Angered by a GOP attempt to nullify marijuana decriminalization in the nation’s capital, city leaders are urging residents to vacation anywhere but Maryland’s 1st congressional district, home of the congressman behind the effort.
In late June U.S. Rep. Andy Harris, a Maryland Republican, successfully pushed a budget amendment that would overturn decriminalization in the District. Congress has the power to invalidate any District policy within a 60-day review period.
“I don’t think we should support someone who doesn’t support us, who doesn’t support democracy, period,” said Mayor Vincent Gray, who called Harris’s maneuver “hypocrisy at its worst.”
Gray was joined by D.C. Vote, the largest voting-rights group in the city, in urging residents to stay away from Harris’s district. That rules out the Eastern Shore, a popular tourist destination located between the Chesapeake Bay and the Atlantic.
D.C. Vote issued a call for a boycott of the district and said Harris “acted in wanton disregard” of Washington residents’ political opinions.
“If you care about D.C. equality, we ask you not to patronize vacation destinations in Rep. Harris’ district,” said Executive Director Kimberly Perry. “We might not be able to vote in Congress, but we can all vote with our wallets.”
Harris, true to his combative nature, lashed out at Gray and the city. He suggested that D.C. residents don’t really want decriminalization and don’t support Gray’s position. The mayor, his administration clouded by scandal, lost the April Democratic primary race to a District Council member, Muriel Bowser.
“I think D.C. voters showed on Election Day the value they place on what the mayor has to say,” said Harris’s spokesman, Chris Meekins. “I only wish some D.C. politicians cared as much about providing a quality education to D.C. students as they do about decriminalizing marijuana.”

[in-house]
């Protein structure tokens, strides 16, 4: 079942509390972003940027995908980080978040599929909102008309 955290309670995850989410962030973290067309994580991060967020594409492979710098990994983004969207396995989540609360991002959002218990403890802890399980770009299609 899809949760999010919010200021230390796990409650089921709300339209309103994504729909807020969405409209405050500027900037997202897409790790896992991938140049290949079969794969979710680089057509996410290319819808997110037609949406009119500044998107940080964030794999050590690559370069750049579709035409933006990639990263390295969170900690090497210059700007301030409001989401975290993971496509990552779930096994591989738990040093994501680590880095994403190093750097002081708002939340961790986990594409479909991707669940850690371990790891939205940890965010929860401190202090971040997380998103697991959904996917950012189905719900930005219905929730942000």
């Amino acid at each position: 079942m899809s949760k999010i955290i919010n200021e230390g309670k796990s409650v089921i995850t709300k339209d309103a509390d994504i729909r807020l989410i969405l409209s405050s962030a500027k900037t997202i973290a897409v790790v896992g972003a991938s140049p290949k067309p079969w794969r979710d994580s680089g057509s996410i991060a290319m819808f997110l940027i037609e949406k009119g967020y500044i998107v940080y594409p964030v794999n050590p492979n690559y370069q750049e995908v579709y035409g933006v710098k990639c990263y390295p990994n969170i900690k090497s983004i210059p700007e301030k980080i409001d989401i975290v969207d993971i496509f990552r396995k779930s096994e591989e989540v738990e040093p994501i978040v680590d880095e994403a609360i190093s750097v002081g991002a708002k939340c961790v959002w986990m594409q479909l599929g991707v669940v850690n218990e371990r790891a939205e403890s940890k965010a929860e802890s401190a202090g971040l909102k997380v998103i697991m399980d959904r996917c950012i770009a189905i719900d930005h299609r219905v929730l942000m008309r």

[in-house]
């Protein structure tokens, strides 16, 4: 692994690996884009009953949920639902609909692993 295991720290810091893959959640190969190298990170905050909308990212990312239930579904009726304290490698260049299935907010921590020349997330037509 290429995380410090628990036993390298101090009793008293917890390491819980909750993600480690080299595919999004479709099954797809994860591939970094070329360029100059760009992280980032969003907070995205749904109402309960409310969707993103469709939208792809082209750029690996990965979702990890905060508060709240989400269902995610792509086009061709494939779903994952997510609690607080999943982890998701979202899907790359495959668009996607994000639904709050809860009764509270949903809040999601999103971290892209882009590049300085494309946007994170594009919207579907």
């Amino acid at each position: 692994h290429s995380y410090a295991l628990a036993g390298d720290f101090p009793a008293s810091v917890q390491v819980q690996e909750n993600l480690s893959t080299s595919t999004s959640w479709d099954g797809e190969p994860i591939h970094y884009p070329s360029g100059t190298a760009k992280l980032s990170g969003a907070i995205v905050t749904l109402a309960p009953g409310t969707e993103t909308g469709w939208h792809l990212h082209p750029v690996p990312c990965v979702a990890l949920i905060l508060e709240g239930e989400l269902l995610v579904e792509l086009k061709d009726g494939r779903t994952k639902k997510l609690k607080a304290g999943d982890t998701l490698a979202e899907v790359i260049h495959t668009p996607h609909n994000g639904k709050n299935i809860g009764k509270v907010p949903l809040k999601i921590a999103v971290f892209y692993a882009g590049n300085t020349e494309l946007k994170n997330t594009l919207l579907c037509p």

Despite the rhetoric from Harris, more than 80 percent of residents support decriminalization or outright legalization.
The District Council voted recently to remove criminal penalties for simple marijuana possession. Instead, residents caught with the drug will be issued a ticket and fined $25.
Harris pushed an effort in the GOP-led House to overturn that decision. The House voted in late June to adopt a budget amendment denying funding for decriminalization policies in the District.
It’s not at all clear the effort will succeed, however. The Senate and President Obama still must sign on, and that’s highly unlikely. D.C. is an overwhelmingly Democratic city and a staunch base of political support for the president. Senators and Obama probably won’t agree to something that could so anger residents there.
During a press conference July 1, Gray had a favor to ask of D.C. residents who decide to visit Harris’s district: Use the opportunity to protest the congressman.
“I think people should do whatever action moves them, and that is to let him know how undemocratic this is and that he ought to work on the business of his district,” Gray said.